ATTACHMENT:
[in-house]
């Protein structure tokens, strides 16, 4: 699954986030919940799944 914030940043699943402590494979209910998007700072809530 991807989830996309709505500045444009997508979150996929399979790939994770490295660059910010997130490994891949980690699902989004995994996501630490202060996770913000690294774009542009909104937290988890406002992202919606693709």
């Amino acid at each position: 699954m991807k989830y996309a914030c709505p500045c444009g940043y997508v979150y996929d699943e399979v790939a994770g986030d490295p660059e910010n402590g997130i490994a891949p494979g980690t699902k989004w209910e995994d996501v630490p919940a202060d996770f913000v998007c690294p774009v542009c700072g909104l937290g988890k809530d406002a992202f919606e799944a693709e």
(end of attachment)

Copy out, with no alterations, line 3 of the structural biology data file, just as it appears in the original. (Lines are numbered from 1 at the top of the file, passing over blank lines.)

């Amino acid at each position: 699954m991807k989830y996309a914030c709505p500045c444009g940043y997508v979150y996929d699943e399979v790939a994770g986030d490295p660059e910010n402590g997130i490994a891949p494979g980690t699902k989004w209910e995994d996501v630490p919940a202060d996770f913000v998007c690294p774009v542009c700072g909104l937290g988890k809530d406002a992202f919606e799944a693709e």